"It's only words, and words are all I have, to take your heart away." —Bee Gees
I had heard before about the people called the zainichi (ethnic Koreans in Japan), but I'd never read any books about them. This historical novel brings the spotlight to the lives of these Koreans who live in Japan and their struggles with identity, discrimination, racism and a sense of belonging—or not belonging.
The main character Sunja and her family move to Japan before the Korean War, which prevents them from coming back. But it's hard to simply make a living due to the limited occupations available to them, so many Koreans turn to work in pachinko or arcade game parlors. Before reading this book I had no idea that the pachinko business (and also yakiniku) in Japan is dominated by Koreans because it's considered a second-rate employment which many Japanese won't touch. It's also difficult for these people to become Japanese citizens although subsequent generations are born in Japan, while returning to the now divided Korea is also not a simple matter as for many of them Japan is the only home they've ever known.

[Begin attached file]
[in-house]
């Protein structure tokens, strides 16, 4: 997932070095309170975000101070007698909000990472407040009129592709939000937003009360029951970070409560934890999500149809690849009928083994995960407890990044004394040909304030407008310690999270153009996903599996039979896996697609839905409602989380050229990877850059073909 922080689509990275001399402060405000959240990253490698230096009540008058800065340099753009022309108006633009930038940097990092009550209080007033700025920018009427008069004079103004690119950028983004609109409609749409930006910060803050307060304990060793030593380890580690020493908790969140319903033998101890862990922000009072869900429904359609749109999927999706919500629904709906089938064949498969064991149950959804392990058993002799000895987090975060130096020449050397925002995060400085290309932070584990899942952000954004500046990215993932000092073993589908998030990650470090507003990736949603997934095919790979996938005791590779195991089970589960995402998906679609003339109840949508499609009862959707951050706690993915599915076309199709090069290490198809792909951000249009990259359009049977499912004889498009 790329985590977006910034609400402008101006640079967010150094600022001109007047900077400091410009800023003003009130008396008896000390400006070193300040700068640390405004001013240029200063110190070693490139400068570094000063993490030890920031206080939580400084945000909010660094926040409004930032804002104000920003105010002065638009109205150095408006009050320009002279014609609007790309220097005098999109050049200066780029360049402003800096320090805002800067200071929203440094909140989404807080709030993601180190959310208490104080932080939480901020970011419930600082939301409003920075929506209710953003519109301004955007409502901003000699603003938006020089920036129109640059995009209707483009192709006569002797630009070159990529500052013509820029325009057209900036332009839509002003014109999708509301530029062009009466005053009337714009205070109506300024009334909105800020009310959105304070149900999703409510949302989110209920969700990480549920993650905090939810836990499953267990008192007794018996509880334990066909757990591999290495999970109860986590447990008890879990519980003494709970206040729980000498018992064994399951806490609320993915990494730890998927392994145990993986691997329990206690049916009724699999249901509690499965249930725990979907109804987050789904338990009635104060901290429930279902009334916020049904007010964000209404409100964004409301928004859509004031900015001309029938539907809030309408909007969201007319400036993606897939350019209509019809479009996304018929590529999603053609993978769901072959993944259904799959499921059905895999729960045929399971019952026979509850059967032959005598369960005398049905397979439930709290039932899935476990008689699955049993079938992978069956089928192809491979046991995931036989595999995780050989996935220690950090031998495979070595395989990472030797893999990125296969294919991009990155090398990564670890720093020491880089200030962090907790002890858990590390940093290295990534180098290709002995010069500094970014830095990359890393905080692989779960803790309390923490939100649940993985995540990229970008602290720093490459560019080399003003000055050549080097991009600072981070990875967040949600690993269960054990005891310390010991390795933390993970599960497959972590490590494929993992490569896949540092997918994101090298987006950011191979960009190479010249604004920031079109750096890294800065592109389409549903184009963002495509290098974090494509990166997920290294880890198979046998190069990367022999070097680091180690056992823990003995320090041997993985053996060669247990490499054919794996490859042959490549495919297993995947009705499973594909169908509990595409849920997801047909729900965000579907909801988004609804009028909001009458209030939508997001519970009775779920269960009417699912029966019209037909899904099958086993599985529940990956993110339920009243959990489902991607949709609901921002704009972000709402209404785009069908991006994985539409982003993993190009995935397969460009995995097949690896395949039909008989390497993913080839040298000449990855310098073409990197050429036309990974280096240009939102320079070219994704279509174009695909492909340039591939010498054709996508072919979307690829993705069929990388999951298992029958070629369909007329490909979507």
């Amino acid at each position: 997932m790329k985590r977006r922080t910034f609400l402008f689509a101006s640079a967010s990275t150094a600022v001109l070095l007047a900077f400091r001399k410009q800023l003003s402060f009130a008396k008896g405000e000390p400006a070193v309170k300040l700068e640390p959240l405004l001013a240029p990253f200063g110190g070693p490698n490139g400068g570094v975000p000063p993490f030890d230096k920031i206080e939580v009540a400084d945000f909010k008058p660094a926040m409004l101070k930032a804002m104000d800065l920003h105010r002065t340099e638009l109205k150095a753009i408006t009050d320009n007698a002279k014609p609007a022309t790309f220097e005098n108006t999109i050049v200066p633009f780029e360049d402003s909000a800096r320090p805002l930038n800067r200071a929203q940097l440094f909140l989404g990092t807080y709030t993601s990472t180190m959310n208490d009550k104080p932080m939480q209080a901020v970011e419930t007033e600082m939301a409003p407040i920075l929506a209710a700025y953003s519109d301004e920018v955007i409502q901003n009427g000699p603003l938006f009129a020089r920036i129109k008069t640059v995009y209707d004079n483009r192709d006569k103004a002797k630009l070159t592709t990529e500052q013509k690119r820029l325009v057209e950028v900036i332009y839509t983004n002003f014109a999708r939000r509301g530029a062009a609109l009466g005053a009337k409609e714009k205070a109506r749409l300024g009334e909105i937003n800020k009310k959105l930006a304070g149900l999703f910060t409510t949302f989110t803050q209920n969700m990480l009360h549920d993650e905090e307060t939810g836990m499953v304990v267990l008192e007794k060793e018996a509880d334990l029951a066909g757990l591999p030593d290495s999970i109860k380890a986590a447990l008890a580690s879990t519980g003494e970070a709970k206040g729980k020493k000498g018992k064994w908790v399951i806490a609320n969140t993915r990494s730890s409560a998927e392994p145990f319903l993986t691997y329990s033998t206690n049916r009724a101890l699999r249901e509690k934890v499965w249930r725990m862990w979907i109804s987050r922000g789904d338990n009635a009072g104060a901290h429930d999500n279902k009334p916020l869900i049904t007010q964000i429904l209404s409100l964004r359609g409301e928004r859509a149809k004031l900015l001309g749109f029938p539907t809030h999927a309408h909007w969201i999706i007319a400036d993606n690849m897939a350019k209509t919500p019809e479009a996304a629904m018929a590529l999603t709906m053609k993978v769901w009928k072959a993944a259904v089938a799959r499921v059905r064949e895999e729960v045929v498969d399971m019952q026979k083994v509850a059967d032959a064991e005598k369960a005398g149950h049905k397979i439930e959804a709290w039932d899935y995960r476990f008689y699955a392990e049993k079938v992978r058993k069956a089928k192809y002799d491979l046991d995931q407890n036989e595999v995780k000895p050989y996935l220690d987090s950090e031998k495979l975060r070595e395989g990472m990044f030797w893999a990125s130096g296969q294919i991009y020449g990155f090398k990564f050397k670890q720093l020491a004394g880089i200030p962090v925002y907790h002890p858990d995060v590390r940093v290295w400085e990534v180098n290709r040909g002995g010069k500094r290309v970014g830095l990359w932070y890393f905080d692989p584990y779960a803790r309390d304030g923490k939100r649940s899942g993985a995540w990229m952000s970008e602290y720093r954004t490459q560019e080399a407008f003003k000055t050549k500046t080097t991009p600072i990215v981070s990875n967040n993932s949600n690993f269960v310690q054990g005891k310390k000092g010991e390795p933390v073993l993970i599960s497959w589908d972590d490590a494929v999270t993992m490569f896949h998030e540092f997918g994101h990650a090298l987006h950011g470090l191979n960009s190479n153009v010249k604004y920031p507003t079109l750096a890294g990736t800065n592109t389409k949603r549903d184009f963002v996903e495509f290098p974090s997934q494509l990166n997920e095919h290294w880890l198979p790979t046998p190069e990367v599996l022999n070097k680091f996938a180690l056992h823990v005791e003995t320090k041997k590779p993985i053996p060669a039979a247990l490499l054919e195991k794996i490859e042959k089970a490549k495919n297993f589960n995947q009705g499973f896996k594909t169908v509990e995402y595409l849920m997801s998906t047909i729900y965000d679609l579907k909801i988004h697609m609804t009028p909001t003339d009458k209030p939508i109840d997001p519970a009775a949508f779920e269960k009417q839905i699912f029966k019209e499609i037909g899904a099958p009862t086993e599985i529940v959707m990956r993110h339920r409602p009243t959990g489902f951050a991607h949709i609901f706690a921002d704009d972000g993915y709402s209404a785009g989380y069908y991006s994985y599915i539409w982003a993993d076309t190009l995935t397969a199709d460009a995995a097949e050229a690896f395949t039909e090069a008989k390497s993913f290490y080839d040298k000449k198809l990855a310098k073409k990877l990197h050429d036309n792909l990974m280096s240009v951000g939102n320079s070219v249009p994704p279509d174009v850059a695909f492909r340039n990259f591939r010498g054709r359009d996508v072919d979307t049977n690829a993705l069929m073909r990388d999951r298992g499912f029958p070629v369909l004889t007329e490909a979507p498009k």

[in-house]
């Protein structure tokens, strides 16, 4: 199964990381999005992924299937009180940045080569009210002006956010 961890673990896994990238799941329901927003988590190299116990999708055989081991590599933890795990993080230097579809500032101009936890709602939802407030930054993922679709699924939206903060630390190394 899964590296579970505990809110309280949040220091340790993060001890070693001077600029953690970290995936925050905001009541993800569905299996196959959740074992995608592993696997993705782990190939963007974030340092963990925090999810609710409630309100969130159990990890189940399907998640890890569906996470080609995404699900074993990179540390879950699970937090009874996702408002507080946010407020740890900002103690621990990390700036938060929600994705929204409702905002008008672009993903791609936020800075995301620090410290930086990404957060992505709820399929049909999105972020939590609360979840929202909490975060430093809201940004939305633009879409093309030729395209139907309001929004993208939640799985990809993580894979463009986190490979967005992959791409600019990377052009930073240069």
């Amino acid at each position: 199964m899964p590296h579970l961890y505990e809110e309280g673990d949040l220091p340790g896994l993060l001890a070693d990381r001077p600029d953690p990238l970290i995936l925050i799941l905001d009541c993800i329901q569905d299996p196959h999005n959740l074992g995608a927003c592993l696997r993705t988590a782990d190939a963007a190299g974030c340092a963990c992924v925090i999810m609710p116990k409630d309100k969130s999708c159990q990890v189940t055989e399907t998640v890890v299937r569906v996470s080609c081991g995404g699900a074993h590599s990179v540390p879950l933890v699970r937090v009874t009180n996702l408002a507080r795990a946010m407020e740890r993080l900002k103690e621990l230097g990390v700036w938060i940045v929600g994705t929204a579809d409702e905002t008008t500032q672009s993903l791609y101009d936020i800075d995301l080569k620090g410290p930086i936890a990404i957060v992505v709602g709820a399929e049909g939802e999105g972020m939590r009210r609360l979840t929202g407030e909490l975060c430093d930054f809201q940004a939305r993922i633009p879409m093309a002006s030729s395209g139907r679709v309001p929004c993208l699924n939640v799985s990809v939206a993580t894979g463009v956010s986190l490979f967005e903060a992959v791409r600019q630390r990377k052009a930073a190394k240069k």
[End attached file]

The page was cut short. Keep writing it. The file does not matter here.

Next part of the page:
The story is compelling and I became genuinely invested in the principal characters. However, the writing is pretty weak and stilted with too much telling. As the story progresses through generations it spends too much time on the plot lines of minor characters when I'd rather hear more about Sunja and her family. Luckily the ending pulls things back into focus and provides what I felt to be an appropriate conclusion for such a complex topic.
Despite its flaws this book sheds light on an important issue, one that probably not too many people are aware of but deserves a wider audience. I think The Calligrapher's Daughter would be an interesting companion read for this, as it focuses on Koreans who stayed and survived the Korean War.